I remember Kim McCollum-Clark (@KimMcCollum) giving me a well-traveled copy of A Monster Calls in August and telling me that I needed to read it immediately. I struggled to stay up late enough to finish it that night, but succumbed to sleep a mere 40 pages from the end. The next day, I had a hard time focusing on much at the writing institute I was at because I just had to finish that book. I did not follow the instructions given to me by the many who had already been mesmerized by its powers – I did not have a box of tissues at the ready. But I learned two valuable lessons that day: crying at a large gathering of teachers will ensure not only concern but the necessary tissues and crying about a book while proclaiming it brilliant will guarantee that people start writing down the title.
I know how it felt to read this powerful book, but Teresa Rolfe Kravtin (@trkravtin) offered a much more eloquent review:
“A tour de force. Patrick Ness weaves a tale rich with layers of symbolism, paradox, and ultimately understanding, of grief and the incredible power love and acceptance. Illustrations by Jim Kay bring the images within the psyche of Conor to remarkable reality, and the graphic novel nature of the book allows the reader to experience Conor’s palpable, symbolic dream world. It takes a virtuoso to meet the difficult challenges inherent in such a project, and what Patrick Ness has delivered is an extraordinary gateway to understanding the process of love and loss.”
More briefly put by Lauren Peugh (@Lopopo5): “A beautiful, unexpectedly lovely novel about pain, loss, and forgiveness. The scary beginning will draw adventurous kids in, the heartfelt story will keep them there.”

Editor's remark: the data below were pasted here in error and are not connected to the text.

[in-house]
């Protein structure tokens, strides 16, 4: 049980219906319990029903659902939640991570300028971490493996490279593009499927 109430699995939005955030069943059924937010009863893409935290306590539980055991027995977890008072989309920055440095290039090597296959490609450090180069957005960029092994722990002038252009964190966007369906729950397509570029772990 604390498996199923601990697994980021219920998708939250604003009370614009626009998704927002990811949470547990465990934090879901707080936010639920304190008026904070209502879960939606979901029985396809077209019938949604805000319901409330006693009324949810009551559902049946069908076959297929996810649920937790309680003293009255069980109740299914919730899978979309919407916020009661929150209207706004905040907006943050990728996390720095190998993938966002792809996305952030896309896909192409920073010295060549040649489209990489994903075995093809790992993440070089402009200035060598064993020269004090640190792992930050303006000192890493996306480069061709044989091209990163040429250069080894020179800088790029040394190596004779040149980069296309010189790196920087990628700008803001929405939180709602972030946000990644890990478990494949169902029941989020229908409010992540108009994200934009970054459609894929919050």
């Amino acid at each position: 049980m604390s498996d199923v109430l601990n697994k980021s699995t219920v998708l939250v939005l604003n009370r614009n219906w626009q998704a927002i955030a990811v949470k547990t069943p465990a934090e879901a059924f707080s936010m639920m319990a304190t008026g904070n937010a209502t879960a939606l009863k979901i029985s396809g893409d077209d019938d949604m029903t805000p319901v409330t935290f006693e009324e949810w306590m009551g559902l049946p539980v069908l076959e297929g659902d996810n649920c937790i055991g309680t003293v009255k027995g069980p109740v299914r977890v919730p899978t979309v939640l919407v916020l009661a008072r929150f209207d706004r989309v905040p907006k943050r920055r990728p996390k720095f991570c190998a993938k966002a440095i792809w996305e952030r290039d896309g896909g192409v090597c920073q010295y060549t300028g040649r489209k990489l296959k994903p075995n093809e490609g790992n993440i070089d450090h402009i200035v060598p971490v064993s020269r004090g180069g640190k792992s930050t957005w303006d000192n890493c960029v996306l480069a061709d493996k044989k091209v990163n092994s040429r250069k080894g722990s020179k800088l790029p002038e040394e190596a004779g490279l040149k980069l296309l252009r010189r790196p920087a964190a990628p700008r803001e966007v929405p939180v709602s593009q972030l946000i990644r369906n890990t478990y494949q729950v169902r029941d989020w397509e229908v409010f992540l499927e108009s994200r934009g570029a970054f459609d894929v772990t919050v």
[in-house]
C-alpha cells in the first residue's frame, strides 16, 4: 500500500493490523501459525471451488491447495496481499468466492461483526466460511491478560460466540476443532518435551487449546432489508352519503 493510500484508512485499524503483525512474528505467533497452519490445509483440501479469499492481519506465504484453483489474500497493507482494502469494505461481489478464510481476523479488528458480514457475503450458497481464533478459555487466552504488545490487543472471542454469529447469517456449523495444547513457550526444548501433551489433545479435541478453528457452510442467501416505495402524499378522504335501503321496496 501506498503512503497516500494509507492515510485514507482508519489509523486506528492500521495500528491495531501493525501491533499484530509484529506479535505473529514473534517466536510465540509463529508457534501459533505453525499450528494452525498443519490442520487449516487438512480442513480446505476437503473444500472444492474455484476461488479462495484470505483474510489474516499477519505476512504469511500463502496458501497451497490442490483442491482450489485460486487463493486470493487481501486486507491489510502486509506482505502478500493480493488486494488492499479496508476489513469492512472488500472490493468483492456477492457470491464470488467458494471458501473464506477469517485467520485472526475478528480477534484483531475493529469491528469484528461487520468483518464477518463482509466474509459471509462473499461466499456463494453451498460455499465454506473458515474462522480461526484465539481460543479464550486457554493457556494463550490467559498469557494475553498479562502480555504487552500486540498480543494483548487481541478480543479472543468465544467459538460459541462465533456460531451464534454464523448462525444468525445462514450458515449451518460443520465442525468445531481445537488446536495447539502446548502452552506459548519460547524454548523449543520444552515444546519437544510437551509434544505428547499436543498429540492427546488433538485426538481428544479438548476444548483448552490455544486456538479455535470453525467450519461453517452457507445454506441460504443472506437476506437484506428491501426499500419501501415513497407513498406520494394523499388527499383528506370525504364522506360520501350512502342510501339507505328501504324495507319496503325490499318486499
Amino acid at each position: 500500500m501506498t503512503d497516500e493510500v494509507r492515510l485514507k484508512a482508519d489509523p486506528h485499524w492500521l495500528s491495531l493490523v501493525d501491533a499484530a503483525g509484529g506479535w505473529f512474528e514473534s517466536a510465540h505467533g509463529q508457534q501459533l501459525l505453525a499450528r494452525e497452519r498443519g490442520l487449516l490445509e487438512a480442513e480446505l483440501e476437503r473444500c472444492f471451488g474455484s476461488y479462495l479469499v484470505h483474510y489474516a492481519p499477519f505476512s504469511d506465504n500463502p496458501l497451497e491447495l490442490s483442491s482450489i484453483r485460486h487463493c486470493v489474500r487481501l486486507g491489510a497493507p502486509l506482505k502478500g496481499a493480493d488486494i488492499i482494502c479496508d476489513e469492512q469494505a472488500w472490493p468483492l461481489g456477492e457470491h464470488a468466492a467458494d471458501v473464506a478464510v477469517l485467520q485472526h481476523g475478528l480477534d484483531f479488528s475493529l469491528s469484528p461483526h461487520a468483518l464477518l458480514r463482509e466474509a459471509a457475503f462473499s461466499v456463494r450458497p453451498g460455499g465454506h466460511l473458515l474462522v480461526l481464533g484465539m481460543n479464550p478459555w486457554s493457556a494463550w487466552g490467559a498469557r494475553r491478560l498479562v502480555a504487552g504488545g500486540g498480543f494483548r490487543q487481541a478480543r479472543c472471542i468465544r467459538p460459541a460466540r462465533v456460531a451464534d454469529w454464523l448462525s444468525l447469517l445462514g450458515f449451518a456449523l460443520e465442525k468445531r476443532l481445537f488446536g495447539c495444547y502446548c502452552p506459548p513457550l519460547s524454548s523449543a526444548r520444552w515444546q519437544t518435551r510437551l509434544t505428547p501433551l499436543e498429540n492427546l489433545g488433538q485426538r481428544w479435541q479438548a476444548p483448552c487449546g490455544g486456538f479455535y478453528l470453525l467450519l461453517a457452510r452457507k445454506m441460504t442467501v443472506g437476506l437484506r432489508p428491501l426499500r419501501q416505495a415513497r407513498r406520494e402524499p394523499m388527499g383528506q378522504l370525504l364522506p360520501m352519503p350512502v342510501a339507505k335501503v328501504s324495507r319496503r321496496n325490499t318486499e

As a side note, there is a hauntingly lovely audiobook version of this narrated by Jason Issacs that would be amazing if packaged with the book. I can’t imagine totally missing out on the illustrations since I read the book with them.
“Patrick Ness, an award-winning novelist, has written for England’s Radio 4 and SUNDAY TELEGRAPH and is a literary critic for THE GUARDIAN. He has written five books(Chaos Walking Trilogy, The Crash of Hennington, and Topics About Which I Know Nothing). Born in Virginia, he currently lives in London.” Bio from http://www.goodreads.com/author/show/370361.Patrick_Ness
This book is not a light, easy read, but so many of the best YA novels are the ones that almost dare us to continue reading as we wrestle with the troubles and conflicts along with the characters on the pages. It reads like a mystery, but as Kellee Moye (@kelleemoye) points out in her review: “This is a book about more than just finding a criminal. This is a book about overcoming past injustices and obstacles and ultimately finding out the truth. The truth not only about the hate crime at hand, but also Cat finding out the truth about herself and others in her town. It is also about the thin line between good and bad. It is always not clear which side of the line someone falls. And sides change easily. This is an important book to have around and ranks up there with books like Speak as a book that is just so tough to read, but so important to share.”